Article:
Santa Cells
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Evolution shaped the internal beauty of plants

Santa Cells
Image by Oliver Leroux.

As plants embraced the terrestrial lifestyle, they underwent a range of adaptations to increase their size and stature as well as to facilitate transport of water and/or solutes. These vegetative innovations, which include the development of vascular and mechanical tissues, increased the anatomical complexity of plants. Such specialization is reflected in the design of the cell walls which surround plant cells in each tissue and fulfill a wide range of roles that are fundamental to plant life. A recently published Special Issue of Annals of Botany features papers focusing on a diverse range of topics pertaining to cell wall diversity and evolution, as well as to cell wall biosynthesis and remodelling.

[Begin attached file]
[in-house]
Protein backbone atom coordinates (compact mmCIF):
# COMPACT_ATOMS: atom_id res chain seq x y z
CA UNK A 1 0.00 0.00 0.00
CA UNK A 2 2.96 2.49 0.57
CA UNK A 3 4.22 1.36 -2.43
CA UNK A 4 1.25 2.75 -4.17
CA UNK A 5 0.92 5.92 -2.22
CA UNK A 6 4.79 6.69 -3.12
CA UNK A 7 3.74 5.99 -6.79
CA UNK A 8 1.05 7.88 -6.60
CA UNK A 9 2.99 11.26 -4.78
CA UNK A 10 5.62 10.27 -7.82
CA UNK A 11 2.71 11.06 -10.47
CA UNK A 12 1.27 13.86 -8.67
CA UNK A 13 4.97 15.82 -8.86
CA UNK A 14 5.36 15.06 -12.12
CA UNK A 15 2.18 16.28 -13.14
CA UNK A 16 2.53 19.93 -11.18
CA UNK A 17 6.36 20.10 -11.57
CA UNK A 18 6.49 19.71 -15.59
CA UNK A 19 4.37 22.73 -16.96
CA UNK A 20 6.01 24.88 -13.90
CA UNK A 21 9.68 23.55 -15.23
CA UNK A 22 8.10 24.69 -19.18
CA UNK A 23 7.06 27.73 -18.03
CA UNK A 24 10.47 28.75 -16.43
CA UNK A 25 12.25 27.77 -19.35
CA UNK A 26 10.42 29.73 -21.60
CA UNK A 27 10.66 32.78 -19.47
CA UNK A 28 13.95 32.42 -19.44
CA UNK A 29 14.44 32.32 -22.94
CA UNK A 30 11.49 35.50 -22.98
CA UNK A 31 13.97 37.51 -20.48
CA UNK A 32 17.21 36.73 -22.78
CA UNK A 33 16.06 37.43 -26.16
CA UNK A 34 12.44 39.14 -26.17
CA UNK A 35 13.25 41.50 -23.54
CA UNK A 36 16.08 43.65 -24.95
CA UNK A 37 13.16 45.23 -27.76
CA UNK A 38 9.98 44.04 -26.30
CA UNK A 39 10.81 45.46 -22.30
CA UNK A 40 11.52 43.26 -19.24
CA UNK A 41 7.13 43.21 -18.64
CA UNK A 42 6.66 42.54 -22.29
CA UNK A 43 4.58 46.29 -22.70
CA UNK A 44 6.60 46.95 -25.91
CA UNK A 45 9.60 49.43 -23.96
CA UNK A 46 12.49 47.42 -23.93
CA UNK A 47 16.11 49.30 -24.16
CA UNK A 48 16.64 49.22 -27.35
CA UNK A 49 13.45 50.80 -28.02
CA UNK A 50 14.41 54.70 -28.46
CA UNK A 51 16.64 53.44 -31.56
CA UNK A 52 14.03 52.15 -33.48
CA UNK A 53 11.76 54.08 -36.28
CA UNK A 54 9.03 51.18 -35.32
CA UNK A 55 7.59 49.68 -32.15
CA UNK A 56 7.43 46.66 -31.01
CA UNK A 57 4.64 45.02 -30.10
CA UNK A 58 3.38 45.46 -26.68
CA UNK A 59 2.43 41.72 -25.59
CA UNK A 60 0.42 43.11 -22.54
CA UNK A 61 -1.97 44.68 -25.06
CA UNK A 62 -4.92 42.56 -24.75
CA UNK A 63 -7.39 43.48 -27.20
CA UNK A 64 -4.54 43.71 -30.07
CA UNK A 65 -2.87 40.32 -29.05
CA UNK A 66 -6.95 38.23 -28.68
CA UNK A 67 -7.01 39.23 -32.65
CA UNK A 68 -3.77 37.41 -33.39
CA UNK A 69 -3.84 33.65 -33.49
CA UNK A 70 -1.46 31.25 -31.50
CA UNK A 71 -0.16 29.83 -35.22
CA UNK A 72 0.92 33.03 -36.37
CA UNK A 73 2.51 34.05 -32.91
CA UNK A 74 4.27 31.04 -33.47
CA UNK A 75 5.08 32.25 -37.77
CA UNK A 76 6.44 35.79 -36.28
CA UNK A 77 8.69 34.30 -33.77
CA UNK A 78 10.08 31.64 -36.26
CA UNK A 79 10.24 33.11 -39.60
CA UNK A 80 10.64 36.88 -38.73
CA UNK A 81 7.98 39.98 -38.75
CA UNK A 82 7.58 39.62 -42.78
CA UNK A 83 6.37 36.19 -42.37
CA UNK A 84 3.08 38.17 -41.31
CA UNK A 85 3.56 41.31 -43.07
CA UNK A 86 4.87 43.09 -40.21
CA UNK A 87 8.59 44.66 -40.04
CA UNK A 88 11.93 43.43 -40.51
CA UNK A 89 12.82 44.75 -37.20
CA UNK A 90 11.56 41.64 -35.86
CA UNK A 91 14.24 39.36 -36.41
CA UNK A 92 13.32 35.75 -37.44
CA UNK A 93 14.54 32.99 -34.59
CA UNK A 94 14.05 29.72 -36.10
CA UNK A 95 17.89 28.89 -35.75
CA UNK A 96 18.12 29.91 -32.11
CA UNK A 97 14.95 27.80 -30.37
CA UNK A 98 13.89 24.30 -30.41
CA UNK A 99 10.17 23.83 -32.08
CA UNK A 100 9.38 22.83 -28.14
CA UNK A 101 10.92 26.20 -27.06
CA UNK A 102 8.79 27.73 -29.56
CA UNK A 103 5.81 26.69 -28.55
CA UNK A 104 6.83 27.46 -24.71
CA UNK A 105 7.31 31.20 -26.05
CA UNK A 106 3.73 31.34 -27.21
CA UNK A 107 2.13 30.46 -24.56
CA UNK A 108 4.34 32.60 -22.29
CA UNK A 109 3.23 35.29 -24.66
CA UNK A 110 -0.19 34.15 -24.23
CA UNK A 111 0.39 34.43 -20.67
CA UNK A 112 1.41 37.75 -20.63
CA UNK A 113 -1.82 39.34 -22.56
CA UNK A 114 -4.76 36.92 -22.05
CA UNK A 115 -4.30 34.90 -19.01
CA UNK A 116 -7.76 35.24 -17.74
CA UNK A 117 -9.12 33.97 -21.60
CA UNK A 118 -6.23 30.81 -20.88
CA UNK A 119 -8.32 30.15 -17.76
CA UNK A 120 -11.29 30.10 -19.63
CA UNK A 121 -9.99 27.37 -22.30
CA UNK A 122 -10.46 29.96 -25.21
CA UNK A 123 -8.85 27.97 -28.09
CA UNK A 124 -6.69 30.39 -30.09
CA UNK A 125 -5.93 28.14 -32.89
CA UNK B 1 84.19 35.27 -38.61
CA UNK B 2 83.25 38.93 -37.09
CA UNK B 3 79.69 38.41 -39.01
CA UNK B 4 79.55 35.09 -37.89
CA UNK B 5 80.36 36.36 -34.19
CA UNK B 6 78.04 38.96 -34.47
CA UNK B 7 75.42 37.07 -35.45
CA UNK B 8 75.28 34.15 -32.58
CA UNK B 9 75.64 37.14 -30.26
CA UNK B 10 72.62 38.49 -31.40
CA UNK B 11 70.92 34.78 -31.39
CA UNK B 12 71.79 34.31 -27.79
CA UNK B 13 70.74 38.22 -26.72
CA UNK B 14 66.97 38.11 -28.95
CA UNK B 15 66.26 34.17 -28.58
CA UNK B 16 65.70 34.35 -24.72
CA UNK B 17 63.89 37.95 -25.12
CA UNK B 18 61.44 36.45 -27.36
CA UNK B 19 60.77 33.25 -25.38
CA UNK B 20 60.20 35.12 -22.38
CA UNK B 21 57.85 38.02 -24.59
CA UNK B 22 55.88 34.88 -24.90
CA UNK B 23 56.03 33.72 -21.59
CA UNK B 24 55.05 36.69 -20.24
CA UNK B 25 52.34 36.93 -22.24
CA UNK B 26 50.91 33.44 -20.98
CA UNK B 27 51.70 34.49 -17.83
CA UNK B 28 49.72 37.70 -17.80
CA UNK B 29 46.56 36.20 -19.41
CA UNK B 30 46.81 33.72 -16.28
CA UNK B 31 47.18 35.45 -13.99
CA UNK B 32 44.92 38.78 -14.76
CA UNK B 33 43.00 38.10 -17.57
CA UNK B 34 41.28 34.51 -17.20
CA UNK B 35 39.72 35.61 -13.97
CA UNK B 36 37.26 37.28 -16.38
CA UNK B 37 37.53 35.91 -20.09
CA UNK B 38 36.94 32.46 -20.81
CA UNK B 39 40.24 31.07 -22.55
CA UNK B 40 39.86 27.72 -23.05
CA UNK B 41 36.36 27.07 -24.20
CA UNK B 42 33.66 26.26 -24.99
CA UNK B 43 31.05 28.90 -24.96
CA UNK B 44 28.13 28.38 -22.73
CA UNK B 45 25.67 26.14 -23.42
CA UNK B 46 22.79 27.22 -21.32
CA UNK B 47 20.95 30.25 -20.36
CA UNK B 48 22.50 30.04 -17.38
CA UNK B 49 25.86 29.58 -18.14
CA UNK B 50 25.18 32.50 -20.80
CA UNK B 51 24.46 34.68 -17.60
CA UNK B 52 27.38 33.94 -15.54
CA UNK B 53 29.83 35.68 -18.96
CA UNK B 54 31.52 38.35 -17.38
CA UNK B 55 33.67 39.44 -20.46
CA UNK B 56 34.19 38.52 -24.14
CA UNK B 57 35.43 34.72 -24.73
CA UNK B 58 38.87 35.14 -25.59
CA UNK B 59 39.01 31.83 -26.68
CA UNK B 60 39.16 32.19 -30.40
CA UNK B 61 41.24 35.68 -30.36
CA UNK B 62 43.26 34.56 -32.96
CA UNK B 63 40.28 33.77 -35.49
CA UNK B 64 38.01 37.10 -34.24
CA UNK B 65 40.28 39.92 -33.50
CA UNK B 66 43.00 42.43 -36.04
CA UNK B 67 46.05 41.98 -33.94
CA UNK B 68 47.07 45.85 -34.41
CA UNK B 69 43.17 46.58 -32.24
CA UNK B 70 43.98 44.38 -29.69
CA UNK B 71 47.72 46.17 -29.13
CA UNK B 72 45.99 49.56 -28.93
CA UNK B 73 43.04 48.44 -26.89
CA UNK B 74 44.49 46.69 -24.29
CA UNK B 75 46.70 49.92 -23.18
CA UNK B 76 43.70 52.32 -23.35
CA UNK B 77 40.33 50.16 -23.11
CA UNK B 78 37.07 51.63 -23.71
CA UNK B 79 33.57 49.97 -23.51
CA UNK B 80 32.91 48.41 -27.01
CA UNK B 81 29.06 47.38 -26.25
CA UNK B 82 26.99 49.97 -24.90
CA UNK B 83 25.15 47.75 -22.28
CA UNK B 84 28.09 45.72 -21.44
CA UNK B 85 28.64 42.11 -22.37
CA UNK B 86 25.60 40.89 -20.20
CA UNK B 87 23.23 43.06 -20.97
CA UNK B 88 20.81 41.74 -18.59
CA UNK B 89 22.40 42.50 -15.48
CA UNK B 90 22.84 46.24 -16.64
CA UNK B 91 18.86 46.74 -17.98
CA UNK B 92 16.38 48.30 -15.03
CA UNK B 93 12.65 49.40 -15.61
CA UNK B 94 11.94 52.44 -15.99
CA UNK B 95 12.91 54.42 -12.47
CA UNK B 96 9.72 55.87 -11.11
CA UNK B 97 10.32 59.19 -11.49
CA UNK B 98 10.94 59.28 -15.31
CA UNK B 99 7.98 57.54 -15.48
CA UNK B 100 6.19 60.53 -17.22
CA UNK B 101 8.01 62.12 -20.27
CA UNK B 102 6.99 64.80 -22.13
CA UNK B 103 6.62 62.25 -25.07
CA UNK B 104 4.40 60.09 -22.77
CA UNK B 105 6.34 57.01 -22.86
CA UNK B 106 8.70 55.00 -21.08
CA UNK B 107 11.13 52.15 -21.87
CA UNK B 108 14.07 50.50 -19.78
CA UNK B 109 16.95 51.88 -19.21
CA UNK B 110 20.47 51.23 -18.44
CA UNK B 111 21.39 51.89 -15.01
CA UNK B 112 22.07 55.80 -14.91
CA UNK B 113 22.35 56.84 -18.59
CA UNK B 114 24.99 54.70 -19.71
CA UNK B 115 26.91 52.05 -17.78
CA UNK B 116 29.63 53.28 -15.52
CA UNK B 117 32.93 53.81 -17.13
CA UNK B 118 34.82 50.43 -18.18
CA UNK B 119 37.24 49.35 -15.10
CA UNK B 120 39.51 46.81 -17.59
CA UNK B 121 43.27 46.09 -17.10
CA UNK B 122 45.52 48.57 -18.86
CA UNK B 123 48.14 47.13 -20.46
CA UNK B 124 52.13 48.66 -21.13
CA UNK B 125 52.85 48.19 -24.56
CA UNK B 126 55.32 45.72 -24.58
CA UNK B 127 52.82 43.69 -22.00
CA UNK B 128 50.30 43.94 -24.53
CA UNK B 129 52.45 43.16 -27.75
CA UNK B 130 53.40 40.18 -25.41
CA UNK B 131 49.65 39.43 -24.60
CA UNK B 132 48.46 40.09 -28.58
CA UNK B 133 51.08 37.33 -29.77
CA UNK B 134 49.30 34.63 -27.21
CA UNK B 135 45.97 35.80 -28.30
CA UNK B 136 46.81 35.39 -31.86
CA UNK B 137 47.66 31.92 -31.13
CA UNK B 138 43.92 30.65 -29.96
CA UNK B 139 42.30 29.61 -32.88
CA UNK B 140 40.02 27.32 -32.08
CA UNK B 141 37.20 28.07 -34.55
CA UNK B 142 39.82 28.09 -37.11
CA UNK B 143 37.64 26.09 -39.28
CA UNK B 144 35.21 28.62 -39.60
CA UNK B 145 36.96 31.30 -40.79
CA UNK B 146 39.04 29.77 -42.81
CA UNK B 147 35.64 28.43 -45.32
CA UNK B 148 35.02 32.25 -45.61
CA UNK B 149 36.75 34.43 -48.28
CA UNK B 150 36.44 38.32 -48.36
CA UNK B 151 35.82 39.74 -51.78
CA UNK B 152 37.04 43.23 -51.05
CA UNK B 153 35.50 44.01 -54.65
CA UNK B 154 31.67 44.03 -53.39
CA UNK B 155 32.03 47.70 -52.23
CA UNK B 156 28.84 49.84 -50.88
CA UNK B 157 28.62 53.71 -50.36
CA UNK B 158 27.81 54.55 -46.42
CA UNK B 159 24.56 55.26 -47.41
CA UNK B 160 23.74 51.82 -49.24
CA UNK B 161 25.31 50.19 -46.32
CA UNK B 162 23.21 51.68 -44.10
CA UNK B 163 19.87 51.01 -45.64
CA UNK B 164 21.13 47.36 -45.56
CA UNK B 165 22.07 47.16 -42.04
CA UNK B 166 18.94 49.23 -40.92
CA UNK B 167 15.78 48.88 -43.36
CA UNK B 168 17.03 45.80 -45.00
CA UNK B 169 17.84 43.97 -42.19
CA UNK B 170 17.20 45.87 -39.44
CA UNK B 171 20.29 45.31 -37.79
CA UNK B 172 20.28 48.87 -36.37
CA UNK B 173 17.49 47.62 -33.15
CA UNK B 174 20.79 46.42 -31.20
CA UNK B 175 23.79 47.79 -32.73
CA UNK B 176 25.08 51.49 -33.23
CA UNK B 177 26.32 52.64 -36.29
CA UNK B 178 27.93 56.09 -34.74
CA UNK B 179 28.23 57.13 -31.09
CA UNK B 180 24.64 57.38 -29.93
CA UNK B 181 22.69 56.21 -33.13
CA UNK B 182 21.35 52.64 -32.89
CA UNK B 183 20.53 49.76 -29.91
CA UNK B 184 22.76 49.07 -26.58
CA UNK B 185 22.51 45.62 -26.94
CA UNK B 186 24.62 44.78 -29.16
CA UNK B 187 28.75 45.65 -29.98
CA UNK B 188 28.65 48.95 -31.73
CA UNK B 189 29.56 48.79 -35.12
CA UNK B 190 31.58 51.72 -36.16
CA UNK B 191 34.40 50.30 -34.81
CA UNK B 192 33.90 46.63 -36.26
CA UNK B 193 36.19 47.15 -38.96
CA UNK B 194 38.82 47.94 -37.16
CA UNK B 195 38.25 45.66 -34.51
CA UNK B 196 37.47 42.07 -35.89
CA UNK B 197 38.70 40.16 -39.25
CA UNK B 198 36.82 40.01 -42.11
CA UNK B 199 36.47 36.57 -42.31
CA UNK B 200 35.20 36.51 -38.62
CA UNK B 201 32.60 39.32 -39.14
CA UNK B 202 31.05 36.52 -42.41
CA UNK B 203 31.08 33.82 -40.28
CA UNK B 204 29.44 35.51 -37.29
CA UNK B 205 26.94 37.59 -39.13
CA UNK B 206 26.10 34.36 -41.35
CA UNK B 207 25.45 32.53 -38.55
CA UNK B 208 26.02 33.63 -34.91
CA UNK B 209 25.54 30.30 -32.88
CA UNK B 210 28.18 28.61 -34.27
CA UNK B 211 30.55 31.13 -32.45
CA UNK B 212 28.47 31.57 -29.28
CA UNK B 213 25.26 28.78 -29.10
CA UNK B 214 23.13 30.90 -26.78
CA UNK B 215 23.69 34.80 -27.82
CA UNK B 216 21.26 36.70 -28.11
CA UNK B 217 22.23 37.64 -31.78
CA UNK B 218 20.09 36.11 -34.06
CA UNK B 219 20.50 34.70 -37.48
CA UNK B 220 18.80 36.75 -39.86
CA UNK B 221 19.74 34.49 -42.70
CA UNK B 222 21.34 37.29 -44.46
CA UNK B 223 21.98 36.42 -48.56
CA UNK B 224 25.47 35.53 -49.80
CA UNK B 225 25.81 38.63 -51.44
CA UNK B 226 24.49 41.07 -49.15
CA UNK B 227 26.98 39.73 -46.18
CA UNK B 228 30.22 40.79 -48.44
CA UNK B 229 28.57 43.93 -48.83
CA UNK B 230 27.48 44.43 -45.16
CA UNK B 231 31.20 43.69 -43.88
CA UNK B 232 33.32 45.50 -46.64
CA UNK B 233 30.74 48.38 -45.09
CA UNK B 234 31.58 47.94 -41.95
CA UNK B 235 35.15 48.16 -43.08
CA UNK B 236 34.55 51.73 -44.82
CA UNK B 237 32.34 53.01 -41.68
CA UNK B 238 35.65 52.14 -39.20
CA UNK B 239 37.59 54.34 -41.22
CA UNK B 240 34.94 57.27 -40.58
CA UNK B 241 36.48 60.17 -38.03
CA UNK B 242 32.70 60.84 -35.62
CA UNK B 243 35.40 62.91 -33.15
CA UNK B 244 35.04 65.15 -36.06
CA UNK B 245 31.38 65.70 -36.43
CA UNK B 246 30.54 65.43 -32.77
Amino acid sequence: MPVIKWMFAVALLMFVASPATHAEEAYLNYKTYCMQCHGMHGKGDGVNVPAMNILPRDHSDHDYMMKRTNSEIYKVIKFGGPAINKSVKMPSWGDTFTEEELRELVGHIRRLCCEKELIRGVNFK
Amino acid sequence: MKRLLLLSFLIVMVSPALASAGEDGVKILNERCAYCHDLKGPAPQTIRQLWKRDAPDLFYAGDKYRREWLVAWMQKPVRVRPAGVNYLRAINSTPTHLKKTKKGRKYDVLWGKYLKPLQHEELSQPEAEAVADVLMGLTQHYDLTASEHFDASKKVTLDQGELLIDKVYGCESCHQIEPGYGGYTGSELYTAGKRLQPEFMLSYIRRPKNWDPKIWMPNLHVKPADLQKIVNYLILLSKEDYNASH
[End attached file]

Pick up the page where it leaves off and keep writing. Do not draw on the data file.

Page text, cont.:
Plant microscopists take advantage of cell wall diversity and through combination of dyes with affinities for specific cell wall architectures and specialized optics one can display the beauty of the internal structure of plants. The Christmas-inspired image is composed of transverse sections of Equisetum arvense stem (eyes), Acorus calamus root (nose) and Apium graveolens petiole (mouth).

Editor’s Note: You can read Oliver Leroux’s review article Collenchyma: a versatile mechanical tissue with dynamic cell walls for free at Annals of Botany.

Oliver Leroux

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